The nation's iPod fans now have an easier way to bring home an iPod Shuffle, as Apple's Taiwan branch has teamed up with the 7-Eleven convenience store giant to market the red-hot gadget, which was officially launched yesterday.
"We had hundreds of inquiry calls yesterday alone, as soon as we started selling the product in our outlets," said Vivian Hsu (
The retailer expects the first batch of 500 units of the iPod Shuffle, the new model of Apple Computer Inc's best-selling iPod music player family, allocated for sale in 250 outlets in the nation's metropolitan areas to be sold out in two or three days, she said.
This is the second promotional partnership between the information technology and retail giants after the two parties received enthusiastic feedback from consumers during a promotion of the iPod Mini last August.
The retailer said it would seek to continue the sale but were uncertain about the quantity available for the next wave, given a shortage of supplies of the popular consumer electronics gadget after it hit the market.
The pint-size, flash memory-based digital music players, which can hold 120 songs or 240 songs, depending on a storage capability of 512 megabytes or 1 gigabyte, are priced at NT$3,600 and NT$5,400, respectively.
In a bid to downplay the shortage, Apple said it had seen stronger demand than supply globally after the rollout last month and it's difficult to predict when the tight supply will stabilize, according to an official at an Apple Taiwan branch who spoke on condition of anonymity.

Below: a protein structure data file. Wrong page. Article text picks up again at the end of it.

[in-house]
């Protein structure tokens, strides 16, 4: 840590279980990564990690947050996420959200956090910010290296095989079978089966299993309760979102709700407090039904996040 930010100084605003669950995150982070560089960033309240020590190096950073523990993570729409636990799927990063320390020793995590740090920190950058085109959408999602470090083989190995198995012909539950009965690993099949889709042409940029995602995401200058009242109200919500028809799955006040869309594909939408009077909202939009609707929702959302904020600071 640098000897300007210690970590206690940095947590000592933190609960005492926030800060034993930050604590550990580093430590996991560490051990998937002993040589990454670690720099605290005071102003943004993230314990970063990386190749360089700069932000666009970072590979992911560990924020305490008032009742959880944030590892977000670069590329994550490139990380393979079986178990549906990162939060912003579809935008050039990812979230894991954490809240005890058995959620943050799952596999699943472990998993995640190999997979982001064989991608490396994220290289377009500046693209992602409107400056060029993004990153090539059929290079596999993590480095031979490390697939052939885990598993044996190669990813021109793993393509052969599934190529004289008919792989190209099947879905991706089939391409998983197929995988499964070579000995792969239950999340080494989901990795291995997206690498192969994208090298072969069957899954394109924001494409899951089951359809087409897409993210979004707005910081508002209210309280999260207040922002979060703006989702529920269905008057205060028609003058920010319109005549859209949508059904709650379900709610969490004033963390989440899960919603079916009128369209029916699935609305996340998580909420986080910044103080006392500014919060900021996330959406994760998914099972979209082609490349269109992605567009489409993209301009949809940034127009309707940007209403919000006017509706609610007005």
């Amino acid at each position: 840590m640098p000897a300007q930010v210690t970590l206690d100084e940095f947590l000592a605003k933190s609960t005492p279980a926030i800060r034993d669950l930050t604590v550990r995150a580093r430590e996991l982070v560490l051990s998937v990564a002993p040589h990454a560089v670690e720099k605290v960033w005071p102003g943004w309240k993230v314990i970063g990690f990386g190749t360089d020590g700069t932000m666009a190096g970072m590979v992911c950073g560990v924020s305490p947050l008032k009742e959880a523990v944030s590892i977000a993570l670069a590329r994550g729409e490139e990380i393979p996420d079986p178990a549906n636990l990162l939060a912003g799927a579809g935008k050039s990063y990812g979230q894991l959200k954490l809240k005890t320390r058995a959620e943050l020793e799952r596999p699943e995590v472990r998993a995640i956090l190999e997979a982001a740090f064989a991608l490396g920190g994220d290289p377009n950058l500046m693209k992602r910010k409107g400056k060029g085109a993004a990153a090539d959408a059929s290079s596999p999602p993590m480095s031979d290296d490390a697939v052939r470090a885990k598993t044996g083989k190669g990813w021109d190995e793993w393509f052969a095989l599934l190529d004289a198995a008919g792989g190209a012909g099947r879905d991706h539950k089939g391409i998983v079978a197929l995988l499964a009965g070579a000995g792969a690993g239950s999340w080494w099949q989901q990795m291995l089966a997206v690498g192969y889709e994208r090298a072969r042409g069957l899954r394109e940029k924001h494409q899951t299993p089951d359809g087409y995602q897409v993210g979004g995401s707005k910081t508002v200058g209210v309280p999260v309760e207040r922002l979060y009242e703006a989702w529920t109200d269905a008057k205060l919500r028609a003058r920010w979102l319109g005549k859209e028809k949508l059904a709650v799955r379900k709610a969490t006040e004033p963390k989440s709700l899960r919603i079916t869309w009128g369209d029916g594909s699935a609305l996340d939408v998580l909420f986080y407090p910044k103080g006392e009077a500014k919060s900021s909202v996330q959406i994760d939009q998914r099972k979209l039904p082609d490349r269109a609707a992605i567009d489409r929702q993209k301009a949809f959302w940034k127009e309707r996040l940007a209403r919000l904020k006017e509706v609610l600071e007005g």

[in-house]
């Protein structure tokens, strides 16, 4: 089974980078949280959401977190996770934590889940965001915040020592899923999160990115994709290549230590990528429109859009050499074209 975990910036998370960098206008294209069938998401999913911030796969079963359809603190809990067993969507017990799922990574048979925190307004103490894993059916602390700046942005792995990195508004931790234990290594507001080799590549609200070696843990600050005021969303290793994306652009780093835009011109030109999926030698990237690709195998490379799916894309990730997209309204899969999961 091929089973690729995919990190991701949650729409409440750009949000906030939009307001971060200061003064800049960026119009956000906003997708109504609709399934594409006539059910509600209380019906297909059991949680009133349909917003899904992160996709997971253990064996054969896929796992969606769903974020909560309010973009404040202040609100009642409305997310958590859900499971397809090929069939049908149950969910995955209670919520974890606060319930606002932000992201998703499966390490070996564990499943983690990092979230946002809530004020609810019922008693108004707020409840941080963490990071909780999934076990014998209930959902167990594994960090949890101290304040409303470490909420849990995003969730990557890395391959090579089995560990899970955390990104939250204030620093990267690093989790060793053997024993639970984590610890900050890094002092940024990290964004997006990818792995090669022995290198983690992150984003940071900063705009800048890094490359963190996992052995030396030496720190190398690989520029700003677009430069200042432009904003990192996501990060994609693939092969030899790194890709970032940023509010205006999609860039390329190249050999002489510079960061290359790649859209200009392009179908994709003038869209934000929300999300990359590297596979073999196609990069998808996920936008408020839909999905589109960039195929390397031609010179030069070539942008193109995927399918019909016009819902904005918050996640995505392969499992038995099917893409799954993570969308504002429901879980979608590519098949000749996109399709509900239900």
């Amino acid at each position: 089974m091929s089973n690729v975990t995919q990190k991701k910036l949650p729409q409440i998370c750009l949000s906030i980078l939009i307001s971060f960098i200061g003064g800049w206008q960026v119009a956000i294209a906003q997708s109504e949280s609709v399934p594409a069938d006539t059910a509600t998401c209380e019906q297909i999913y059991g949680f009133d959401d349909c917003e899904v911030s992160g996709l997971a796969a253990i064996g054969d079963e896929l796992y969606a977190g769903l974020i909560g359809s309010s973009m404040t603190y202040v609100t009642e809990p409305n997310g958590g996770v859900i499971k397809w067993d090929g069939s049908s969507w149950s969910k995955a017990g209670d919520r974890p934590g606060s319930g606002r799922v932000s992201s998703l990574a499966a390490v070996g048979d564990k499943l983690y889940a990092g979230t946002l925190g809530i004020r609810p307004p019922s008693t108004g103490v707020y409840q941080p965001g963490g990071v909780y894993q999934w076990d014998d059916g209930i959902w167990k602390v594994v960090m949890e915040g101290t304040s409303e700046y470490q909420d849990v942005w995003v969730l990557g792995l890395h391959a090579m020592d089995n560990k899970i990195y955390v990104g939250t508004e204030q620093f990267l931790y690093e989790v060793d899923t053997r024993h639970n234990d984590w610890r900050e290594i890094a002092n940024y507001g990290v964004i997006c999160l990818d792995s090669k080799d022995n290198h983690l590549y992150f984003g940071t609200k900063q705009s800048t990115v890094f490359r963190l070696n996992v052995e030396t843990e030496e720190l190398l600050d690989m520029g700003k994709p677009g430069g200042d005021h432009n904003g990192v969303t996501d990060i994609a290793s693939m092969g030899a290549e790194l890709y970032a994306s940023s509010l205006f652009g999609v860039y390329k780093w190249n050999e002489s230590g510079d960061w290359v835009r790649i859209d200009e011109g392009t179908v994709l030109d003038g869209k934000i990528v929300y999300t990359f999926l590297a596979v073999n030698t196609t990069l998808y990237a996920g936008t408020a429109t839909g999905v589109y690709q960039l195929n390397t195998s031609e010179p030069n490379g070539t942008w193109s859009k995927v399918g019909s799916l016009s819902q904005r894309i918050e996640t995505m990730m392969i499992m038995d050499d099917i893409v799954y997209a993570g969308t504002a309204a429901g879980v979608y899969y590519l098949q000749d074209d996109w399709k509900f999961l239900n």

Sales of Apple's sleekly designed iPod music player had boomed to over 10 million units at year-end, since its launch in 2001. Its great popularity has in turn benefited the company's Taiwanese assemblers and component suppliers, including Inventec Appliances Corp (英華達) and Asustek Computers Inc (華碩電腦), that make iPod and iPod Shuffle, respectively.
"The shipment of iPod Shuffles is estimated to contribute to 5 percent of Asustek's revenue for last month [of around NT$26.2 billion]," said Jenny Lai (
Asustek is expected to ship 5 million units with a minimum margin of 5 percent, which may make up 4 percent of the company's annual sales this year, Lai said.
In light of sales of the product heating up, the shipment estimates may need upward adjustments, she said.
Another market watcher suggested that investors can set their sights on Apple's upstream component suppliers, who enjoy much better margins than the downstream assemblers.
For instance, Acon Advanced-Connectek Inc (連展科技), which supplies portable batteries for iPod music players could enjoy margins as high as 60 percent, said Stevie Chou (周奇賢), vice president of the research division of SinoPac Securities Corp (建華證券).
Apple reportedly may increase its purchases from Taiwan suppliers this year by a quarter to $5 billion as it boosts sales, according to a Chinese-language newspaper report.
Acon shares closed up 3.05 percent at NT$16.9 while Asustek closed marginally down 0.56 percent at NT$88.5 on the TAIEX yesterday.